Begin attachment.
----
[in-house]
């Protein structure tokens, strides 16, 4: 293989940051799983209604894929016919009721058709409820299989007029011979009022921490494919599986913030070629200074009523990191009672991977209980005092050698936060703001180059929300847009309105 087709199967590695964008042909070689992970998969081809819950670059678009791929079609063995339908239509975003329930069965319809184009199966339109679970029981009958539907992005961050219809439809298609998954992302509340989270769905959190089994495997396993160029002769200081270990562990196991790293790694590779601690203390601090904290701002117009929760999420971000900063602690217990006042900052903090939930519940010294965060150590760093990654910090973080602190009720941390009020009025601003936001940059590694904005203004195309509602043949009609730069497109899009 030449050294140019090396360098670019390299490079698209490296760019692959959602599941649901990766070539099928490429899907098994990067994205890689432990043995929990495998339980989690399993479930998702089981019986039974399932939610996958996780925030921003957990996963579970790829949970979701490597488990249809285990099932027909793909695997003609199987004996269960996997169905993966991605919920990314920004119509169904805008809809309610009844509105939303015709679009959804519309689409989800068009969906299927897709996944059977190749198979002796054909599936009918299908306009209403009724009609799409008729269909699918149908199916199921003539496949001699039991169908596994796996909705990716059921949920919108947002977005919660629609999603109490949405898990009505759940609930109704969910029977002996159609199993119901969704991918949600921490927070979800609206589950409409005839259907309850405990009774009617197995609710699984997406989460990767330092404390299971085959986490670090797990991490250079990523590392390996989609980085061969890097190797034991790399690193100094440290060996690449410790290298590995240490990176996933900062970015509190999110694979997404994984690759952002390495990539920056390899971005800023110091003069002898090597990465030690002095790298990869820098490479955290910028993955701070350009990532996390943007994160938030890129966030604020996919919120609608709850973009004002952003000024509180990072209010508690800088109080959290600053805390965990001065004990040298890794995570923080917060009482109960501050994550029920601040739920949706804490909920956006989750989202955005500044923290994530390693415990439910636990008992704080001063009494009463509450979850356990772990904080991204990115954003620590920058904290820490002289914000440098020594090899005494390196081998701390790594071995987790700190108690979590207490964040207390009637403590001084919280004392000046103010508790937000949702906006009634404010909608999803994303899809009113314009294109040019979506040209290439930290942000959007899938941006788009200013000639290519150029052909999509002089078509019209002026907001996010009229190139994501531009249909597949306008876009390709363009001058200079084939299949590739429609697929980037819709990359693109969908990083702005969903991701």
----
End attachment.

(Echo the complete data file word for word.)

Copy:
[in-house]
């Protein structure tokens, strides 16, 4: 293989940051799983209604894929016919009721058709409820299989007029011979009022921490494919599986913030070629200074009523990191009672991977209980005092050698936060703001180059929300847009309105 087709199967590695964008042909070689992970998969081809819950670059678009791929079609063995339908239509975003329930069965319809184009199966339109679970029981009958539907992005961050219809439809298609998954992302509340989270769905959190089994495997396993160029002769200081270990562990196991790293790694590779601690203390601090904290701002117009929760999420971000900063602690217990006042900052903090939930519940010294965060150590760093990654910090973080602190009720941390009020009025601003936001940059590694904005203004195309509602043949009609730069497109899009 030449050294140019090396360098670019390299490079698209490296760019692959959602599941649901990766070539099928490429899907098994990067994205890689432990043995929990495998339980989690399993479930998702089981019986039974399932939610996958996780925030921003957990996963579970790829949970979701490597488990249809285990099932027909793909695997003609199987004996269960996997169905993966991605919920990314920004119509169904805008809809309610009844509105939303015709679009959804519309689409989800068009969906299927897709996944059977190749198979002796054909599936009918299908306009209403009724009609799409008729269909699918149908199916199921003539496949001699039991169908596994796996909705990716059921949920919108947002977005919660629609999603109490949405898990009505759940609930109704969910029977002996159609199993119901969704991918949600921490927070979800609206589950409409005839259907309850405990009774009617197995609710699984997406989460990767330092404390299971085959986490670090797990991490250079990523590392390996989609980085061969890097190797034991790399690193100094440290060996690449410790290298590995240490990176996933900062970015509190999110694979997404994984690759952002390495990539920056390899971005800023110091003069002898090597990465030690002095790298990869820098490479955290910028993955701070350009990532996390943007994160938030890129966030604020996919919120609608709850973009004002952003000024509180990072209010508690800088109080959290600053805390965990001065004990040298890794995570923080917060009482109960501050994550029920601040739920949706804490909920956006989750989202955005500044923290994530390693415990439910636990008992704080001063009494009463509450979850356990772990904080991204990115954003620590920058904290820490002289914000440098020594090899005494390196081998701390790594071995987790700190108690979590207490964040207390009637403590001084919280004392000046103010508790937000949702906006009634404010909608999803994303899809009113314009294109040019979506040209290439930290942000959007899938941006788009200013000639290519150029052909999509002089078509019209002026907001996010009229190139994501531009249909597949306008876009390709363009001058200079084939299949590739429609697929980037819709990359693109969908990083702005969903991701």